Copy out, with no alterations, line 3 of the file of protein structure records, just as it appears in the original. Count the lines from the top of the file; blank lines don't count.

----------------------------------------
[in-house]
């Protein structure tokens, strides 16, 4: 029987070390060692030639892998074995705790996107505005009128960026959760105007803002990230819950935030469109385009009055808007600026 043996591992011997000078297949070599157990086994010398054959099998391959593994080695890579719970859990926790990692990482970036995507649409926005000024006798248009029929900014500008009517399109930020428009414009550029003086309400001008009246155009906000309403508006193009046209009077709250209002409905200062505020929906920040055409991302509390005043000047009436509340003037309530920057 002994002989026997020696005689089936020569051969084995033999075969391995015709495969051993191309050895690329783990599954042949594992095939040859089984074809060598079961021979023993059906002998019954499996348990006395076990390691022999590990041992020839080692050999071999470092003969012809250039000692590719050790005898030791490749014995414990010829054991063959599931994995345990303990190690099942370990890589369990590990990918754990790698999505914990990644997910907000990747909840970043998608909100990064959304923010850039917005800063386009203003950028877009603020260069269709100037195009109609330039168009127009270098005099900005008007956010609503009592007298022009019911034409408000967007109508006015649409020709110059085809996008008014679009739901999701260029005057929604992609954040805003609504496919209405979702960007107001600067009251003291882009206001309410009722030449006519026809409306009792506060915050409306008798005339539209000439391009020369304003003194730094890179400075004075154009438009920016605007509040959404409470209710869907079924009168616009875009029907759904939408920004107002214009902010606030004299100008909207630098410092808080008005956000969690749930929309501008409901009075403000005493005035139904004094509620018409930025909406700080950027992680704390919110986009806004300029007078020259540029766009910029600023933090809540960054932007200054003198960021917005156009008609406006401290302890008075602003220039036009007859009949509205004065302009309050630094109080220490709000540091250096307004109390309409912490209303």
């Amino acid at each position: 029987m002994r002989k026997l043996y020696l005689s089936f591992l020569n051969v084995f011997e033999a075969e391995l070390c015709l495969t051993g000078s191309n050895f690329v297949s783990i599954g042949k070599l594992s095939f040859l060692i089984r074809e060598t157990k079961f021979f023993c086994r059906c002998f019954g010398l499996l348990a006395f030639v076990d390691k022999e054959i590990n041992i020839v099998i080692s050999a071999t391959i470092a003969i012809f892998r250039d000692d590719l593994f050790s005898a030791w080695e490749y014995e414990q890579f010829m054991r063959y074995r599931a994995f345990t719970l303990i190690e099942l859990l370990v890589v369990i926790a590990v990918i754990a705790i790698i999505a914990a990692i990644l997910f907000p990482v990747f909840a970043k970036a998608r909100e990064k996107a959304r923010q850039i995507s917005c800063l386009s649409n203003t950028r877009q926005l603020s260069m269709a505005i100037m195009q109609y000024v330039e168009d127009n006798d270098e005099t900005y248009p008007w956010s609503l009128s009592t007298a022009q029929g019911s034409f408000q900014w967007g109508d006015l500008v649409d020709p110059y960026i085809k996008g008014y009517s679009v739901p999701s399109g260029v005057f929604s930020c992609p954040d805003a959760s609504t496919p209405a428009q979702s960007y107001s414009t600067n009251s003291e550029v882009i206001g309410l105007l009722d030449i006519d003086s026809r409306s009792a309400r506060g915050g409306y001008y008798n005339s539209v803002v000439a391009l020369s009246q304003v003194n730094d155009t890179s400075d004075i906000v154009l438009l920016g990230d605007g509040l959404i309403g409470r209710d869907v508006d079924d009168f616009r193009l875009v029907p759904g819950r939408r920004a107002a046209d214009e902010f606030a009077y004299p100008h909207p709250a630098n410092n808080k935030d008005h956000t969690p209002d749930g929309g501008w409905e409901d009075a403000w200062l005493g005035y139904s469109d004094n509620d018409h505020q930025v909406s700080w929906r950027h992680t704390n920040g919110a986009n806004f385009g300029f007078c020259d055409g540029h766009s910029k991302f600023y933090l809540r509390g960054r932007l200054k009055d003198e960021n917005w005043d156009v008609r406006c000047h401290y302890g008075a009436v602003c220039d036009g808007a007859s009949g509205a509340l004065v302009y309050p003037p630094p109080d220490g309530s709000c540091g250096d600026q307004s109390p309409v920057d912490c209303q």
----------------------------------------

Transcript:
């Amino acid at each position: 029987m002994r002989k026997l043996y020696l005689s089936f591992l020569n051969v084995f011997e033999a075969e391995l070390c015709l495969t051993g000078s191309n050895f690329v297949s783990i599954g042949k070599l594992s095939f040859l060692i089984r074809e060598t157990k079961f021979f023993c086994r059906c002998f019954g010398l499996l348990a006395f030639v076990d390691k022999e054959i590990n041992i020839v099998i080692s050999a071999t391959i470092a003969i012809f892998r250039d000692d590719l593994f050790s005898a030791w080695e490749y014995e414990q890579f010829m054991r063959y074995r599931a994995f345990t719970l303990i190690e099942l859990l370990v890589v369990i926790a590990v990918i754990a705790i790698i999505a914990a990692i990644l997910f907000p990482v990747f909840a970043k970036a998608r909100e990064k996107a959304r923010q850039i995507s917005c800063l386009s649409n203003t950028r877009q926005l603020s260069m269709a505005i100037m195009q109609y000024v330039e168009d127009n006798d270098e005099t900005y248009p008007w956010s609503l009128s009592t007298a022009q029929g019911s034409f408000q900014w967007g109508d006015l500008v649409d020709p110059y960026i085809k996008g008014y009517s679009v739901p999701s399109g260029v005057f929604s930020c992609p954040d805003a959760s609504t496919p209405a428009q979702s960007y107001s414009t600067n009251s003291e550029v882009i206001g309410l105007l009722d030449i006519d003086s026809r409306s009792a309400r506060g915050g409306y001008y008798n005339s539209v803002v000439a391009l020369s009246q304003v003194n730094d155009t890179s400075d004075i906000v154009l438009l920016g990230d605007g509040l959404i309403g409470r209710d869907v508006d079924d009168f616009r193009l875009v029907p759904g819950r939408r920004a107002a046209d214009e902010f606030a009077y004299p100008h909207p709250a630098n410092n808080k935030d008005h956000t969690p209002d749930g929309g501008w409905e409901d009075a403000w200062l005493g005035y139904s469109d004094n509620d018409h505020q930025v909406s700080w929906r950027h992680t704390n920040g919110a986009n806004f385009g300029f007078c020259d055409g540029h766009s910029k991302f600023y933090l809540r509390g960054r932007l200054k009055d003198e960021n917005w005043d156009v008609r406006c000047h401290y302890g008075a009436v602003c220039d036009g808007a007859s009949g509205a509340l004065v302009y309050p003037p630094p109080d220490g309530s709000c540091g250096d600026q307004s109390p309409v920057d912490c209303q």